Did you know the average home contains more than 300,000 items? The average American home has nearly tripled in size over the last 50 years, according to NPR. Americans are collectors of stuff, and much of that stuff is valuable. Whether you have purchased your priceless collector’s items from exotic locations around the globe, inherited them or painstakingly monitored eBay to find them, you no doubt want to protect them. How much will homeowners insurance compensate me for my valuable collector’s items? Should I purchase collectibles insurance? Protect your valuables by taking the following steps.
- Take a Good Look at Your Homeowners Policy
Homeowners insurance is designed to cover your personal property in the event of a catastrophe, such as a fire. Personal property is fairly broad, covering items from furniture and wall decorations to clothing and kitchen utensils. However, many policies limit the coverage of non-household items, including collectibles, to a maximum of $500 to $2,000. Some deny coverage of collectibles completely. Even if your policy covers what you think your collection is worth, you may also consider this scenario. You verified you have a policy that would compensate you if your collectibles were destroyed in a house fire. However, what if a shelf collapsed and broke your precious figurine collection? Or, what if someone knocked over a valuable statue or the dog got ahold of your baseball card collection? Homeowners insurance would not cover these scenarios. Your insurance company may be able to add a rider to your current homeowners policy. If not, seek out a specialty insurer.
- Get an Appraisal
The best way to put a price on your collection is to get an appraisal, especially if it’s a specialized area. This will help you determine how much insurance you need and will avoid dispute if a claim needs to be made. Keep in mind that not all collections appreciate, while others may skyrocket. For example, Money magazine reported on the increased value of old video games. A Legend of Zelda video prototype from 1997 recently sold for $55,000. Conversely, in the 90’s people paid $1,000 for certain Beanie Babies only to find that the fantasy value faded, and they are only worth about $10 today. A claim on a collectibles insurance policy will be based on market value. The moral of the story is that appraisals should be updated periodically, especially if you have added to your collection.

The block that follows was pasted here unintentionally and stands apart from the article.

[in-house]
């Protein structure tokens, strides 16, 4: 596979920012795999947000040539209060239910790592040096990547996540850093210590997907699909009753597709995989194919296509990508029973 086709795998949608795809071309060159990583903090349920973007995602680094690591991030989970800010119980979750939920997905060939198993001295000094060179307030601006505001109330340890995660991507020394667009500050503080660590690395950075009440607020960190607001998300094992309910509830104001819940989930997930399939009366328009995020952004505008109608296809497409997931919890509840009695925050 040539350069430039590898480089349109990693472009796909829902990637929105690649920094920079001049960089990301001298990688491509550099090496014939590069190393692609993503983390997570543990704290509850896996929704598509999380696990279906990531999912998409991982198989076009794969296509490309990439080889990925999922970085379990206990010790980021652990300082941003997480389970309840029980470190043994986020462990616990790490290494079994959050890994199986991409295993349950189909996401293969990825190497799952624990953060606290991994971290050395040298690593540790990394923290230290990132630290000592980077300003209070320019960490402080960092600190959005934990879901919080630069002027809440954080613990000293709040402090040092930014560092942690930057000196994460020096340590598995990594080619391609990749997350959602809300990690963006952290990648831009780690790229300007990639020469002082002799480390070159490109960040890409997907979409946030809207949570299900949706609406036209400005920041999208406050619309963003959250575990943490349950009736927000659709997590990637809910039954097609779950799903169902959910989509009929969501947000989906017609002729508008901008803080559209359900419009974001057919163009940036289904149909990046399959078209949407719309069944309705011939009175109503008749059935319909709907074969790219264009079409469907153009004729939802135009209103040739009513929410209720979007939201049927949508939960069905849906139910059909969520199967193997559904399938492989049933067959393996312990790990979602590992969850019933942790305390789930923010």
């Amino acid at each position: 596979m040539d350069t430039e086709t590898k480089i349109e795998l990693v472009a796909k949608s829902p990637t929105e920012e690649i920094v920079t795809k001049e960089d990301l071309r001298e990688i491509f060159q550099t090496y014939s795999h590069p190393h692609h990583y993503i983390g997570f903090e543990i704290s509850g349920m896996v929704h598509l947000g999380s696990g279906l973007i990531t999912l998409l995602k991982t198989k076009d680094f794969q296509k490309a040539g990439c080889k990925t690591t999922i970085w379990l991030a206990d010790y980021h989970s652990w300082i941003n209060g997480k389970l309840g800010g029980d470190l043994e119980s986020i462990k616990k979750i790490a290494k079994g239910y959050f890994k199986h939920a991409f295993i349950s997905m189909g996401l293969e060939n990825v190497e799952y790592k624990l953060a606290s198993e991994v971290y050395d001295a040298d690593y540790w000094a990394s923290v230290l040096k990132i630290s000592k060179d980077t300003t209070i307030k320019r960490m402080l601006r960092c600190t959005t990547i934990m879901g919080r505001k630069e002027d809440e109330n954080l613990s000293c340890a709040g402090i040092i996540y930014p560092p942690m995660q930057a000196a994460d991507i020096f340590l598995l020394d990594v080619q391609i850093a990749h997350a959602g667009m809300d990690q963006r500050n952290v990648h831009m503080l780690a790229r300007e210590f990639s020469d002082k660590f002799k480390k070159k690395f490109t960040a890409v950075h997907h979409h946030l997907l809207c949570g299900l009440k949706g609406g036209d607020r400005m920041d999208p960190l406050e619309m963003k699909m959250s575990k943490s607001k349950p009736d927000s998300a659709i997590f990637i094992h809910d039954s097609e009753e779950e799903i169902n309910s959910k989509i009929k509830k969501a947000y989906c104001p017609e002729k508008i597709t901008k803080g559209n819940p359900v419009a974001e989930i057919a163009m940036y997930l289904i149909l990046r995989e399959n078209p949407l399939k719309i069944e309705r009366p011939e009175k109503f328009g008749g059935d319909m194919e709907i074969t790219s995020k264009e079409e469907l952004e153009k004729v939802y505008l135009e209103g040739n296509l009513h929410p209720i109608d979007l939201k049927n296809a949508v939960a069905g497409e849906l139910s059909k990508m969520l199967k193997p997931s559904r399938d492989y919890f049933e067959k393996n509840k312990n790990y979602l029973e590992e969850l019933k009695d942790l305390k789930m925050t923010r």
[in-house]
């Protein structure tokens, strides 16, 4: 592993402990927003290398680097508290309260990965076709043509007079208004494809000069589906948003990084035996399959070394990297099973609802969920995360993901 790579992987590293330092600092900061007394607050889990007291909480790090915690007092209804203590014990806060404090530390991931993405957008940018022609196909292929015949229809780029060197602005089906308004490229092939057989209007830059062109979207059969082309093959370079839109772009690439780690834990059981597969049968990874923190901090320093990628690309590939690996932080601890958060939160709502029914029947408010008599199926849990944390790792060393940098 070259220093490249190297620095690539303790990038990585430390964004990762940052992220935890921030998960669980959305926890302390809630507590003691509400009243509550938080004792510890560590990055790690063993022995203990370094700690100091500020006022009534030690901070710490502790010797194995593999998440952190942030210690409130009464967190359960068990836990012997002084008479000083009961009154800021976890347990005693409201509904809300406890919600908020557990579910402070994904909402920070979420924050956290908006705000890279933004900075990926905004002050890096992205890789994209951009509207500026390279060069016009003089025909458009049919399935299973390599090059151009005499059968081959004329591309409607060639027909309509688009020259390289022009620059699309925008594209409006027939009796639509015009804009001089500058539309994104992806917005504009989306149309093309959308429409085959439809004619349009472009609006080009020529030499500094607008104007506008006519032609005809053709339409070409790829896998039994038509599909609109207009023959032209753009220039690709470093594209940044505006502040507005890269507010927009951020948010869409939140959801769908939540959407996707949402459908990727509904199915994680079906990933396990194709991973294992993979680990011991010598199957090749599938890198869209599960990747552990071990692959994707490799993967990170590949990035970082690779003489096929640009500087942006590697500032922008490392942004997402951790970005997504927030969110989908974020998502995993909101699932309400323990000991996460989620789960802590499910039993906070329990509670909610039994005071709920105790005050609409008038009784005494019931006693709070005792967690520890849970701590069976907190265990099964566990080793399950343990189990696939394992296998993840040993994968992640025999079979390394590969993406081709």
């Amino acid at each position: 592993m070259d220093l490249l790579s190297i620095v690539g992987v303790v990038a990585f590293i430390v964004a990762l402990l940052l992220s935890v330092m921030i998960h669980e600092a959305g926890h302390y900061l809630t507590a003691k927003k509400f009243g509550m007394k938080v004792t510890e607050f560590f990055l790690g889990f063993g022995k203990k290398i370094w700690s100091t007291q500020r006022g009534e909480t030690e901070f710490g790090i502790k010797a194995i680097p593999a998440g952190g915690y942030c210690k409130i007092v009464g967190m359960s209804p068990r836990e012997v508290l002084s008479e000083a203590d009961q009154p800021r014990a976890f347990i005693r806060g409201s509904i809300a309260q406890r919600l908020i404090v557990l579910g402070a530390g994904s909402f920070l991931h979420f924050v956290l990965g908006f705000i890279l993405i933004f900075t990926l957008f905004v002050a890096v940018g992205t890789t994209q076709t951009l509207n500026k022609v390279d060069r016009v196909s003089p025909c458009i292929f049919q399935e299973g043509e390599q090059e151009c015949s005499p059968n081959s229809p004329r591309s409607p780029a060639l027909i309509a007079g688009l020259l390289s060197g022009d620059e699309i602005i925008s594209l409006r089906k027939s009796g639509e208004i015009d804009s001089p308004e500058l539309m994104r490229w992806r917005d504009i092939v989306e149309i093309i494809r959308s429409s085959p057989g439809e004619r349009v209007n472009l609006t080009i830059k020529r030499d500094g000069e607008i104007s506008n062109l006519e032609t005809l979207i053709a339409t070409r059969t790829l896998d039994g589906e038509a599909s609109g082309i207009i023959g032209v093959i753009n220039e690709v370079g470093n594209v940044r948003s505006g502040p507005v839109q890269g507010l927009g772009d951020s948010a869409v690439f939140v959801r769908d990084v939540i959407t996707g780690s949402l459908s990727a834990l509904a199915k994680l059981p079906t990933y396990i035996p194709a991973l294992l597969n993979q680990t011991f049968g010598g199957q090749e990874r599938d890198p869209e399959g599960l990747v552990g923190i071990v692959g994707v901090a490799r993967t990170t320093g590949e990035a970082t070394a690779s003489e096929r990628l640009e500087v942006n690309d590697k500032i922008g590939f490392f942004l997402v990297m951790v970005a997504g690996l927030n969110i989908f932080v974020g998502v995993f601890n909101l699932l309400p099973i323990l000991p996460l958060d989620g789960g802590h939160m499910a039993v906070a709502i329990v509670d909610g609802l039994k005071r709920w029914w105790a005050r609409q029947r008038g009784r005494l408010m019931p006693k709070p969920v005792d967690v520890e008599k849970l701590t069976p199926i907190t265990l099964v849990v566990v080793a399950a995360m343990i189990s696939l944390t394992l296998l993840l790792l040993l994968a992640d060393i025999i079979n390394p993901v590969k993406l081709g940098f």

- Keep a Written Record.
In order to make a claim, you will need to prove what you had. That may be impossible if a collection is damaged beyond recognition or stolen. Protect yourself by keeping a written log. Include a description of each item, the day you purchased it, the appraised value and any identifying characteristics, such as a model number. Take a picture of the item and the receipt, insuring electronic documentation. Be sure to keep your documentation in a safe place, such as a fireproof box.
- Choose Wisely.
Your homeowner’s policy may have an available rider to cover collectibles. However, carefully review the policy to ensure it meets your needs. It may be best to opt for a completely different policy with a different insurer, one that specializes in your type of collection. This is especially true for high-end items, such as art or jewels. Be sure the policy covers a range of losses, including fire, theft, breakage, and even loss through the mail. Policy premiums can range from thousands for high-valued items to less than $50 a year for a small personal collection of less valuable items. Consult with a trustworthy insurer.